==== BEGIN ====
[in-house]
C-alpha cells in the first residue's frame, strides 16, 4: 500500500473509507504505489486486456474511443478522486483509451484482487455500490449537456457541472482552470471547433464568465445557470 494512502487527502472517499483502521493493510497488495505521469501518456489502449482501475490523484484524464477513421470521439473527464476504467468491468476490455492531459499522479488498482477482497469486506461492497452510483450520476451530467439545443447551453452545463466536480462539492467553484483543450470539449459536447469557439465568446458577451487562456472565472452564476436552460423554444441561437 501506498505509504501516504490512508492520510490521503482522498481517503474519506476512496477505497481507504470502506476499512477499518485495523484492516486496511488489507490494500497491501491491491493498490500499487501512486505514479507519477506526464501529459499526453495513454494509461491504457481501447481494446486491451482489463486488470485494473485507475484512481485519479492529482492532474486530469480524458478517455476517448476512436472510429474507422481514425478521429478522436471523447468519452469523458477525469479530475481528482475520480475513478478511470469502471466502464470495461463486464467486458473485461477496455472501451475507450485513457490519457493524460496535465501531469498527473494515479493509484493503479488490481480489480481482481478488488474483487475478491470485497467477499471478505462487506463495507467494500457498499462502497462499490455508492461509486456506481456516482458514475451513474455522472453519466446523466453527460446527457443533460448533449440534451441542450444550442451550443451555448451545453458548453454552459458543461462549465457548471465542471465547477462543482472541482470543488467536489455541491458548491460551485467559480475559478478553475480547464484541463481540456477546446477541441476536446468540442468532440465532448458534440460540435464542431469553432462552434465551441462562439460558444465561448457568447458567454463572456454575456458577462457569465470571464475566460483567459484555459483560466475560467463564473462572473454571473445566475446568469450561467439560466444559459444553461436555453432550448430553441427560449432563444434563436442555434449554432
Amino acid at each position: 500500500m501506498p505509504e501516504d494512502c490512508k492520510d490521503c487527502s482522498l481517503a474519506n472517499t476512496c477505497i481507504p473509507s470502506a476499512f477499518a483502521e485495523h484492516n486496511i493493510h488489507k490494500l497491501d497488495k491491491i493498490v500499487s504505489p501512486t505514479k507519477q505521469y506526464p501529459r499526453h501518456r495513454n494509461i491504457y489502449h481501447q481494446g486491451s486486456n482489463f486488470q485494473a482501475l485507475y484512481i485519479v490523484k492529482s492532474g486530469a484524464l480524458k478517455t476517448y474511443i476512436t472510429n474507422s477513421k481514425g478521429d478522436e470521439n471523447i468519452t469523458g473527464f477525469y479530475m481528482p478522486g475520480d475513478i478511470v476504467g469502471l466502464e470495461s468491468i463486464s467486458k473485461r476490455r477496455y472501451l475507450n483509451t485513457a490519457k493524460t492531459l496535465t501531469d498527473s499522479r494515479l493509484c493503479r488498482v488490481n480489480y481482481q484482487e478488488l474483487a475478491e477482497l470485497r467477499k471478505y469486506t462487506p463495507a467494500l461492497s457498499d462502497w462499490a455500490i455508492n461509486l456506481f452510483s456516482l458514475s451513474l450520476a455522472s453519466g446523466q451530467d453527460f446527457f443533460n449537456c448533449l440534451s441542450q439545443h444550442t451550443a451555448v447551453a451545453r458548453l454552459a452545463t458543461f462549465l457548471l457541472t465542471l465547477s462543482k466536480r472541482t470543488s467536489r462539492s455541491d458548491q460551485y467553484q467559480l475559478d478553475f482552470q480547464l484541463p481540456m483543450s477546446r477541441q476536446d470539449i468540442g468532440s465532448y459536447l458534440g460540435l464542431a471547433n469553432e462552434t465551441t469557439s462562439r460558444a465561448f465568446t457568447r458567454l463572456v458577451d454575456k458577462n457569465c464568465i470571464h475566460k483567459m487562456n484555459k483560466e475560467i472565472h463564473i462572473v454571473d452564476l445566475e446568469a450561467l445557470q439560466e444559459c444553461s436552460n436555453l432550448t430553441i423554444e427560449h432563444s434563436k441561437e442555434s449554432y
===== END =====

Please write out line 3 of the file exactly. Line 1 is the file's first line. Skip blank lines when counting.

Amino acid at each position: 500500500m501506498p505509504e501516504d494512502c490512508k492520510d490521503c487527502s482522498l481517503a474519506n472517499t476512496c477505497i481507504p473509507s470502506a476499512f477499518a483502521e485495523h484492516n486496511i493493510h488489507k490494500l497491501d497488495k491491491i493498490v500499487s504505489p501512486t505514479k507519477q505521469y506526464p501529459r499526453h501518456r495513454n494509461i491504457y489502449h481501447q481494446g486491451s486486456n482489463f486488470q485494473a482501475l485507475y484512481i485519479v490523484k492529482s492532474g486530469a484524464l480524458k478517455t476517448y474511443i476512436t472510429n474507422s477513421k481514425g478521429d478522436e470521439n471523447i468519452t469523458g473527464f477525469y479530475m481528482p478522486g475520480d475513478i478511470v476504467g469502471l466502464e470495461s468491468i463486464s467486458k473485461r476490455r477496455y472501451l475507450n483509451t485513457a490519457k493524460t492531459l496535465t501531469d498527473s499522479r494515479l493509484c493503479r488498482v488490481n480489480y481482481q484482487e478488488l474483487a475478491e477482497l470485497r467477499k471478505y469486506t462487506p463495507a467494500l461492497s457498499d462502497w462499490a455500490i455508492n461509486l456506481f452510483s456516482l458514475s451513474l450520476a455522472s453519466g446523466q451530467d453527460f446527457f443533460n449537456c448533449l440534451s441542450q439545443h444550442t451550443a451555448v447551453a451545453r458548453l454552459a452545463t458543461f462549465l457548471l457541472t465542471l465547477s462543482k466536480r472541482t470543488s467536489r462539492s455541491d458548491q460551485y467553484q467559480l475559478d478553475f482552470q480547464l484541463p481540456m483543450s477546446r477541441q476536446d470539449i468540442g468532440s465532448y459536447l458534440g460540435l464542431a471547433n469553432e462552434t465551441t469557439s462562439r460558444a465561448f465568446t457568447r458567454l463572456v458577451d454575456k458577462n457569465c464568465i470571464h475566460k483567459m487562456n484555459k483560466e475560467i472565472h463564473i462572473v454571473d452564476l445566475e446568469a450561467l445557470q439560466e444559459c444553461s436552460n436555453l432550448t430553441i423554444e427560449h432563444s434563436k441561437e442555434s449554432y